In 1796, new Mint Director Henry William DeSaussure decided that the coinage designs needed improvement and persuaded the illustrious painter Gilbert Stuart to prepare a new portrait of Liberty. As Scot was too unskilled to translate the buxom portrait to relief, the Mint hired John Eckstein to create the models. Unfortunately, the completed dies degraded Stuart’s portrait, and the finished coins exhibited weakness in the center of the design. This was most apparent on the half dimes. Due to various problems at the mint, including yellow fever epidemics, the design was minted for only two years. No more half dimes were struck until 1800.

Scot’s design for the Draped Bust/Heraldic Eagle half dime of 1800 was first used on the gold quarter eagle in 1796, the half eagle in 1797 and the dollars and dimes in 1798. It features a strengthened and more aesthetic rendering of Stuart’s Draped Bust portrait of Liberty, her hair tied with a ribbon. The inscription LIBERTY appears above her head, and surrounding the bust are seven stars to the right and six to the left. The reverse depicts a large eagle with outstretched wings—the Union Shield on his breast—clutching thirteen arrows and an olive branch. His beak holds a ribbon inscribed with the Latin motto E PLURIBUS UNUM (One out of many). Thirteen stars are above the eagle, with an arc of clouds above the stars. UNITED STATES OF AMERICA surrounds the periphery.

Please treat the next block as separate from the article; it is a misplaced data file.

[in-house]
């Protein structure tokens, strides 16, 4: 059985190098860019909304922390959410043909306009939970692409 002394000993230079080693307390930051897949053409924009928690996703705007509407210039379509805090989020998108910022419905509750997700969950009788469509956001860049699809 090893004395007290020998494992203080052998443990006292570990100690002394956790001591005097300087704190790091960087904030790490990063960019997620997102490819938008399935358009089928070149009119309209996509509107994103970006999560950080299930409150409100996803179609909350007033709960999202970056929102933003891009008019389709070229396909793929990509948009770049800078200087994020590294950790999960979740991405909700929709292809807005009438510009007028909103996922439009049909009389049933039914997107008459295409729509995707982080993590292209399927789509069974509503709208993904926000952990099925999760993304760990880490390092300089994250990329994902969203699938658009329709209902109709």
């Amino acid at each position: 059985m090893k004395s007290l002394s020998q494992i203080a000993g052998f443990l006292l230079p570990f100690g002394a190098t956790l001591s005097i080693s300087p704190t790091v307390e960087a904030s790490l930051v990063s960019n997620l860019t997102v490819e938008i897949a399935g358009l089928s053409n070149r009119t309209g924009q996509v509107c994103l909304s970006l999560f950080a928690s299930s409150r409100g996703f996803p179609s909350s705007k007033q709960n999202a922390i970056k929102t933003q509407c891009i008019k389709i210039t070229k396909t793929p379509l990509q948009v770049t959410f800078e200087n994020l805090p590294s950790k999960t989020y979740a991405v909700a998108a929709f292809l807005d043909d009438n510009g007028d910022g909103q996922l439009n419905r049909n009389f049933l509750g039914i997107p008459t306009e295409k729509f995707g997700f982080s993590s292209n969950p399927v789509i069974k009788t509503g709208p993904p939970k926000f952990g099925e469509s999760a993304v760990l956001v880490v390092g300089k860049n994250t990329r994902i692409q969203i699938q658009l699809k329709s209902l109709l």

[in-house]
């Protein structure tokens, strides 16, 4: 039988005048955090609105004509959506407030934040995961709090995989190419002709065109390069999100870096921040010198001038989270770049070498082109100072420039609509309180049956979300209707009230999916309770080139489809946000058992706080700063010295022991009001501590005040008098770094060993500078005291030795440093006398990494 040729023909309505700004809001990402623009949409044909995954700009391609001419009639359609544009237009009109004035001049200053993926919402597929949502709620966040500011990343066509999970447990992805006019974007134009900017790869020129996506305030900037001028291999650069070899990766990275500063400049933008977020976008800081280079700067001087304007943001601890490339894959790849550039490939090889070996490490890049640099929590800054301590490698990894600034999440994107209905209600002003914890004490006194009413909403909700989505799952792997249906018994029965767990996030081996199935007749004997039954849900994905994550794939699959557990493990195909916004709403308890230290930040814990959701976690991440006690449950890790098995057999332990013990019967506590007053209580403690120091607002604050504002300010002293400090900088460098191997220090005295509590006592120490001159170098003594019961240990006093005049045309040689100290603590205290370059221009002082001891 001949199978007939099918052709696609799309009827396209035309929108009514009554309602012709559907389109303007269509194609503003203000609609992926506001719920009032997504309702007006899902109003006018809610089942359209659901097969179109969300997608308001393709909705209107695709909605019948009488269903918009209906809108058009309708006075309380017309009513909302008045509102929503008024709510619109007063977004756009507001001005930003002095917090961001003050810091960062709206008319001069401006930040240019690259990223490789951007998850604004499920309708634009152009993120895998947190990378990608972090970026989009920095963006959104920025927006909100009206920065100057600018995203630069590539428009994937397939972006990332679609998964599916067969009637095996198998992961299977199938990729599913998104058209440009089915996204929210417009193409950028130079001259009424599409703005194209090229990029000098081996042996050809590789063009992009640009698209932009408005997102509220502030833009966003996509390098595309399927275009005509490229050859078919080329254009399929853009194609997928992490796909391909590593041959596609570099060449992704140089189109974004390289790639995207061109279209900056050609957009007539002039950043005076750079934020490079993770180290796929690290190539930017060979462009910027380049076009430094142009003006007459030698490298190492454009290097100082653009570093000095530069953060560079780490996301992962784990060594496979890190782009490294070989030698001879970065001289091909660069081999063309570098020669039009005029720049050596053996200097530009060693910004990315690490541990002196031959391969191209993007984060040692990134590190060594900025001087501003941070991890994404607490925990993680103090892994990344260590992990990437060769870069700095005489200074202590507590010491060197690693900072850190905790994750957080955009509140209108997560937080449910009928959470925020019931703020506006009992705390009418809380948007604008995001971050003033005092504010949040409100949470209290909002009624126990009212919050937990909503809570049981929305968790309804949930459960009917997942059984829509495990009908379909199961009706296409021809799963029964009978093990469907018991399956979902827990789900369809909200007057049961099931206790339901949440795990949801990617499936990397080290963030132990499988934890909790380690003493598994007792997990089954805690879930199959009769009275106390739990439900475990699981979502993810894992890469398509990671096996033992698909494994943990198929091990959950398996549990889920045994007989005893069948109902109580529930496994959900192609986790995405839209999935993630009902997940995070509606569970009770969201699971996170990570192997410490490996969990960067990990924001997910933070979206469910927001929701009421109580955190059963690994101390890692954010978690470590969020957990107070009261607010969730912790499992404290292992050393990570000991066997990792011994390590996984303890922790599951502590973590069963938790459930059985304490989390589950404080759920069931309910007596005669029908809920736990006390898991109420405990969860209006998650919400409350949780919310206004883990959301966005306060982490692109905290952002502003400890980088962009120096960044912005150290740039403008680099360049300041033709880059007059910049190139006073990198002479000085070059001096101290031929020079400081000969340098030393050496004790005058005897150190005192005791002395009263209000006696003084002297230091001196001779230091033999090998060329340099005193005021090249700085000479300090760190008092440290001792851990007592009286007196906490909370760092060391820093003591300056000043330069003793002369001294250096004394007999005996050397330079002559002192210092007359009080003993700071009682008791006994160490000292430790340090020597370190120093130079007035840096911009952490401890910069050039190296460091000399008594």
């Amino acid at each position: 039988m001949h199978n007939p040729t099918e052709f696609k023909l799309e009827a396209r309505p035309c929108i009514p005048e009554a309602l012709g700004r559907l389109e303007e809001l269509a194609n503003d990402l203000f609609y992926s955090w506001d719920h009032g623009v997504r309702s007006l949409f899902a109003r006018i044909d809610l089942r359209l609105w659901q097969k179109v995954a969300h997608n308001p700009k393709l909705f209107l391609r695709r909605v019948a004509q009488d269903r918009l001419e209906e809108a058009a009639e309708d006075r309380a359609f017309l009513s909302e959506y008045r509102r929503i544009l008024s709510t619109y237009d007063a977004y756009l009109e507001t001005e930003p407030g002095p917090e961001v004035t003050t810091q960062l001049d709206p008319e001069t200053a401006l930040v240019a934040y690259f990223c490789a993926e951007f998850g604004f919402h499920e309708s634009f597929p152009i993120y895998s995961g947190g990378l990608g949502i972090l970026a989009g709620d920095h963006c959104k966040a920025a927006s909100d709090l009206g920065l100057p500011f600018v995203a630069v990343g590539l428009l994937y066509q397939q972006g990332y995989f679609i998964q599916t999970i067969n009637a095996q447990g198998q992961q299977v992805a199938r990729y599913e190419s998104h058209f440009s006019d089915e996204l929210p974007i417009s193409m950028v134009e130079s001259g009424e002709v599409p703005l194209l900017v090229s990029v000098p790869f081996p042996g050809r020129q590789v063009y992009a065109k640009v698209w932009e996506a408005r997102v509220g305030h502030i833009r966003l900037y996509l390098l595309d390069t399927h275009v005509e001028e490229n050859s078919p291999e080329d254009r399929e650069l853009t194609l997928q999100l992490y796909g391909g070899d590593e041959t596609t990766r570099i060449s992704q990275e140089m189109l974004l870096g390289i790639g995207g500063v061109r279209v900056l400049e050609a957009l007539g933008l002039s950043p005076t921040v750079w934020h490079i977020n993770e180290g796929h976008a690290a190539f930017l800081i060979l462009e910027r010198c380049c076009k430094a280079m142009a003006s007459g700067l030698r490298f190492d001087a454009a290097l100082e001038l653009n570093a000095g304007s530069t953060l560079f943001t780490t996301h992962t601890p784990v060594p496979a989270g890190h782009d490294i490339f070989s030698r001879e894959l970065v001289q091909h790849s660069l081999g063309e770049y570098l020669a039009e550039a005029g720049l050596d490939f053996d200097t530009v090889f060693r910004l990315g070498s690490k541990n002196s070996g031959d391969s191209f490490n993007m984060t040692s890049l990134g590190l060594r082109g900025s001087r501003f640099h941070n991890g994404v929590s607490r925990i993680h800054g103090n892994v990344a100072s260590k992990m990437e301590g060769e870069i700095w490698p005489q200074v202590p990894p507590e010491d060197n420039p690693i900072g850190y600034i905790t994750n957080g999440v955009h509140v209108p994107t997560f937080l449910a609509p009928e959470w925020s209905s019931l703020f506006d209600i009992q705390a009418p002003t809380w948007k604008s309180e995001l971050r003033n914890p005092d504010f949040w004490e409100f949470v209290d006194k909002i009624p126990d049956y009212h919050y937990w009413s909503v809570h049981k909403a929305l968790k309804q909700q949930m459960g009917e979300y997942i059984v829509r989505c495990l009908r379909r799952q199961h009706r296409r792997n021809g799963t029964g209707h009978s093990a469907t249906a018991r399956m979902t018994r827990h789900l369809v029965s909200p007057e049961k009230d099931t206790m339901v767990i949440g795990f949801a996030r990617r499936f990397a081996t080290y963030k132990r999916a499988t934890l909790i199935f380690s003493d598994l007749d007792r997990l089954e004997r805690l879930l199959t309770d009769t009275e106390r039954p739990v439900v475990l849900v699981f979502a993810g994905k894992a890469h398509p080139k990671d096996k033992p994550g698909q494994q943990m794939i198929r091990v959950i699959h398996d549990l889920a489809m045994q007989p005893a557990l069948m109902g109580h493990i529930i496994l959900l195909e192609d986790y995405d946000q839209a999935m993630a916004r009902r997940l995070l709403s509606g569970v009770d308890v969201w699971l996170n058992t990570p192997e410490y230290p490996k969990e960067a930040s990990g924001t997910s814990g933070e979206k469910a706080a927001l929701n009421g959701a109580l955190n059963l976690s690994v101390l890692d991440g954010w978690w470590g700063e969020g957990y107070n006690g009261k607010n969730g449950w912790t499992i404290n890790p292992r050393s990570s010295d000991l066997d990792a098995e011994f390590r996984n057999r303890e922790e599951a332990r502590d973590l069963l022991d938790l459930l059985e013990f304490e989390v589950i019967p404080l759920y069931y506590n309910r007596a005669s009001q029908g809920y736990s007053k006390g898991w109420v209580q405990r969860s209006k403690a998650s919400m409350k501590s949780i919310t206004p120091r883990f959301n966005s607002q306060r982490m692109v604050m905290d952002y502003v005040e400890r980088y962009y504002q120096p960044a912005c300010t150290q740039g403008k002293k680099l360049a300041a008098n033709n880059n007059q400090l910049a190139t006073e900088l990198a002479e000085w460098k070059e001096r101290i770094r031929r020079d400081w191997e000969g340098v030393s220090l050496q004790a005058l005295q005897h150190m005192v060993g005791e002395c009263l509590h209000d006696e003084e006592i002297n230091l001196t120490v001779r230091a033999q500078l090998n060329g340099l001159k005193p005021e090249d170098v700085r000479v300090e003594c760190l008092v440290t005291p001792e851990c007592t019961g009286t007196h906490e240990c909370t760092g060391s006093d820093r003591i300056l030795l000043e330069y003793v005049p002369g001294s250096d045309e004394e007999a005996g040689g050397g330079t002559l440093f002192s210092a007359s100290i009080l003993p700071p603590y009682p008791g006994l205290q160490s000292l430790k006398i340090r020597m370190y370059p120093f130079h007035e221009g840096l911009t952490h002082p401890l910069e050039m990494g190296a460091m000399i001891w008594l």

A total of 124,270 Draped Bust/Heraldic Eagle half dimes were minted from 1800 through 1805, with no coins dated 1804 and no proofs reported. Collectors normally include this coin in a 19th century type set, along with the Capped Bust half dime of 1829-37 and the several varieties of Seated Liberty half dimes (1837-73). High grade pieces are elusive or nonexistent. When uncirculated pieces do appear in the market, they’re most likely dated 1800. The rarest date of the series is 1802, with a mintage of only 3,060. Noted researcher, the late Walter Breen, estimated that only 35 to 45 examples of the 1802 issue survive in all grades, and none in mint state. As counterfeits exist of this famous rarity, authentication is highly recommended. An interesting variety of this short-lived series is the 1800 LIBEKTY issue, made when a defective “R” letter punch was used.